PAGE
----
December 12, 2013
Fifteen people on their way to a wedding in Yemen were killed in an air strike after their party was mistaken for an al Qaeda convoy, local security officials said on Thursday.
The officials did not identify the plane in the strike in central al-Bayda province, but tribal…
Editor’s Note: The following is by Moath al-Alwi, a Yemeni national who has been in U.S. custody since 2002. He was one of the very first prisoners moved to Guantánamo Bay detention camp, where the U.S. military assigned him Internment Serial Number (ISN 028). The article was translated from the Arabic by his attorney, Ramzi Kassem.
I write this after my return from the morning’s force-feeding session here at Guantanamo Bay. I write in between bouts of violent vomiting and the sharp pains in my stomach and intestines caused by the force-feeding.
The U.S. government now claims that, among the 164 prisoners at Guantanamo, there are fewer than two dozen hunger strikers, down from well over 100 back in August. I am one of those remaining hunger strikers. I have been on hunger strike for almost nine months, since February.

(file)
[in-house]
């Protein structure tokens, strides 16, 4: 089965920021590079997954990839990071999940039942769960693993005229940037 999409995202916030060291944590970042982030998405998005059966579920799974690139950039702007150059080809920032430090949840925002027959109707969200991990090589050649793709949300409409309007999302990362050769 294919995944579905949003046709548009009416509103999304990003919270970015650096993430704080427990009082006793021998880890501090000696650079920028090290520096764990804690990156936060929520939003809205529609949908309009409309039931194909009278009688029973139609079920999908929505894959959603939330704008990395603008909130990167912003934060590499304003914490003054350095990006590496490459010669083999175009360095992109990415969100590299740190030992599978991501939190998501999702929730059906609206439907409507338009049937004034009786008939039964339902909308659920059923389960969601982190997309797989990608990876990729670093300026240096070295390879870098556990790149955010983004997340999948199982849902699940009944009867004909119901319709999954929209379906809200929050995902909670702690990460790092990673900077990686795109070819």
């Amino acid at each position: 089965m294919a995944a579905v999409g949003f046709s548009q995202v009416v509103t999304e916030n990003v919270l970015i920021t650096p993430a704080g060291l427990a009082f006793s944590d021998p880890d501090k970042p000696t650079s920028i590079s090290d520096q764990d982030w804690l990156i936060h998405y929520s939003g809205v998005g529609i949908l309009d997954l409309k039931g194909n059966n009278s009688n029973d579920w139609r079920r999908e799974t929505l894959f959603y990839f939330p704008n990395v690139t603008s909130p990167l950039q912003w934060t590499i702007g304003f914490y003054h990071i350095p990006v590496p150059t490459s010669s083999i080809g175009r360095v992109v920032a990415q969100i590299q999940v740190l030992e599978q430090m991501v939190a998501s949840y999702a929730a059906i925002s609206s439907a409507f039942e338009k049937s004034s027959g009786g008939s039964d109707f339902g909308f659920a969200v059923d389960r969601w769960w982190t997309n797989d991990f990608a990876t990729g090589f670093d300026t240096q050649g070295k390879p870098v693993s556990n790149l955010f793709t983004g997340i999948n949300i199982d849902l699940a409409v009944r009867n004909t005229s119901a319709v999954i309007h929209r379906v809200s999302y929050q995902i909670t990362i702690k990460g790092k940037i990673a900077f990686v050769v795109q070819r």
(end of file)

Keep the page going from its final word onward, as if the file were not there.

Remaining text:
Photo: Chantal Valery/Getty Images
On a hunger strike since February.
The New Yorker puts the fight over Keystone XL front and center this week. That’s because it looks like this fight might be approaching an endgame. Canada is putting on the pressure, and the President’s decision is approaching.
That’s why on Sept. 21st, we will Draw the Line on Keystone XL.
The National Security Agency routinely shares raw intelligence data with Israel without first sifting it to remove information about US citizens, a top-secret document provided to the Guardian by whistleblower Edward Snowden reveals…
The disclosure that the NSA agreed to provide raw intelligence data to a foreign country contrasts with assurances from the Obama administration that there are rigorous safeguards to protect the privacy of US citizens caught in the dragnet…
Although the memorandum is explicit in saying the material had to be handled in accordance with US law, and that the Israelis agreed not to deliberately target Americans identified in the data, these rules are not backed up by legal obligations…